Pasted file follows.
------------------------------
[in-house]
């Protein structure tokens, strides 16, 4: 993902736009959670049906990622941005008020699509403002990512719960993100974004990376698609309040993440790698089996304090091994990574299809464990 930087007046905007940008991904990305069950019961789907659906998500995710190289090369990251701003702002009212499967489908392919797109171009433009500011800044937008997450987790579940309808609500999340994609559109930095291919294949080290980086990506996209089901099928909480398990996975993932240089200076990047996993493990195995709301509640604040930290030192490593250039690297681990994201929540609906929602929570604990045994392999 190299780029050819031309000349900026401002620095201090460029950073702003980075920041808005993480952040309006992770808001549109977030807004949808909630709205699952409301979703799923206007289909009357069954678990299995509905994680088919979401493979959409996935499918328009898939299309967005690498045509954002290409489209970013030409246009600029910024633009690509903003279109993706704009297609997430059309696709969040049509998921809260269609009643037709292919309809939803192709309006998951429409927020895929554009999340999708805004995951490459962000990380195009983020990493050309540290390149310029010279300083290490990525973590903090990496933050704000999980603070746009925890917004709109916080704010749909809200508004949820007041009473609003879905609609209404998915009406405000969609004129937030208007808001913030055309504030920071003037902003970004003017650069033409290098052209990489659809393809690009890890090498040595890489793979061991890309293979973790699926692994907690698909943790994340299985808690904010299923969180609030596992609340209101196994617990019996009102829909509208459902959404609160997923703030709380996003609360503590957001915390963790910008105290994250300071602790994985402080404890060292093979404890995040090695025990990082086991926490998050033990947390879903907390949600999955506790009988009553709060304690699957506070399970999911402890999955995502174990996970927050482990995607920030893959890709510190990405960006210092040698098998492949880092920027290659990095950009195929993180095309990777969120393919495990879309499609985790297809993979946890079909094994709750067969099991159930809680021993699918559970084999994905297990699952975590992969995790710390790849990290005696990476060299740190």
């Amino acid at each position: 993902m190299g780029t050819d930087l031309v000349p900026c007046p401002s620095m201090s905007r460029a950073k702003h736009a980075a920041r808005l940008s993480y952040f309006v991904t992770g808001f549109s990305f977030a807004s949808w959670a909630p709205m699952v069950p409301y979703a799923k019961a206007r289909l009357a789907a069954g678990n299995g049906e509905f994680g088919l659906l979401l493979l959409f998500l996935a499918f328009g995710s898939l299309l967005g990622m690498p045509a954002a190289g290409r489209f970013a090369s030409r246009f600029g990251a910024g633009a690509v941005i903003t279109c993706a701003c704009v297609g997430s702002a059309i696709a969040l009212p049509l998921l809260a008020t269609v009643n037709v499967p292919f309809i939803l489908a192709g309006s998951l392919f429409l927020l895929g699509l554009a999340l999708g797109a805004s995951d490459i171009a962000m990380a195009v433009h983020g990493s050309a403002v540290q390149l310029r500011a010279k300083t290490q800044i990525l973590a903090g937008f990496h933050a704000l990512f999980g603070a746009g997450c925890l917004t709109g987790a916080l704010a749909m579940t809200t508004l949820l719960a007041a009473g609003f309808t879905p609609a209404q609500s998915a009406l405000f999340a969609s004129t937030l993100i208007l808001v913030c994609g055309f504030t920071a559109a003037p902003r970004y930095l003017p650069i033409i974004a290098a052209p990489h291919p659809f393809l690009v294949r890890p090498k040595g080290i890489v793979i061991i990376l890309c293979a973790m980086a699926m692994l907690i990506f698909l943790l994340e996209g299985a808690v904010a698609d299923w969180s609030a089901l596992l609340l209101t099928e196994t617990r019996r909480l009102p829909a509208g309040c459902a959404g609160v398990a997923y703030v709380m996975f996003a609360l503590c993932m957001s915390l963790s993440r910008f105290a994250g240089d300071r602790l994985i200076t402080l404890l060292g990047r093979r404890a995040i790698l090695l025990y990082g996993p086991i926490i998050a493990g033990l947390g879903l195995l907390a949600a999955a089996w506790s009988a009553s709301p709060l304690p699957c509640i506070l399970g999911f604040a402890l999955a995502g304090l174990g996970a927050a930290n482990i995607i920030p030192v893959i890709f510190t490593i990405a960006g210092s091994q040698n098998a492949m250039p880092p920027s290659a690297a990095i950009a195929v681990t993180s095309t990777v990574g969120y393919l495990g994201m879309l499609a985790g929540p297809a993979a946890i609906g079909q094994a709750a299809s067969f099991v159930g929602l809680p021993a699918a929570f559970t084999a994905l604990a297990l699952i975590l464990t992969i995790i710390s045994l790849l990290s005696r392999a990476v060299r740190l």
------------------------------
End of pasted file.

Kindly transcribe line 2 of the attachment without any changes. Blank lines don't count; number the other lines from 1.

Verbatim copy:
């Protein structure tokens, strides 16, 4: 993902736009959670049906990622941005008020699509403002990512719960993100974004990376698609309040993440790698089996304090091994990574299809464990 930087007046905007940008991904990305069950019961789907659906998500995710190289090369990251701003702002009212499967489908392919797109171009433009500011800044937008997450987790579940309808609500999340994609559109930095291919294949080290980086990506996209089901099928909480398990996975993932240089200076990047996993493990195995709301509640604040930290030192490593250039690297681990994201929540609906929602929570604990045994392999 190299780029050819031309000349900026401002620095201090460029950073702003980075920041808005993480952040309006992770808001549109977030807004949808909630709205699952409301979703799923206007289909009357069954678990299995509905994680088919979401493979959409996935499918328009898939299309967005690498045509954002290409489209970013030409246009600029910024633009690509903003279109993706704009297609997430059309696709969040049509998921809260269609009643037709292919309809939803192709309006998951429409927020895929554009999340999708805004995951490459962000990380195009983020990493050309540290390149310029010279300083290490990525973590903090990496933050704000999980603070746009925890917004709109916080704010749909809200508004949820007041009473609003879905609609209404998915009406405000969609004129937030208007808001913030055309504030920071003037902003970004003017650069033409290098052209990489659809393809690009890890090498040595890489793979061991890309293979973790699926692994907690698909943790994340299985808690904010299923969180609030596992609340209101196994617990019996009102829909509208459902959404609160997923703030709380996003609360503590957001915390963790910008105290994250300071602790994985402080404890060292093979404890995040090695025990990082086991926490998050033990947390879903907390949600999955506790009988009553709060304690699957506070399970999911402890999955995502174990996970927050482990995607920030893959890709510190990405960006210092040698098998492949880092920027290659990095950009195929993180095309990777969120393919495990879309499609985790297809993979946890079909094994709750067969099991159930809680021993699918559970084999994905297990699952975590992969995790710390790849990290005696990476060299740190």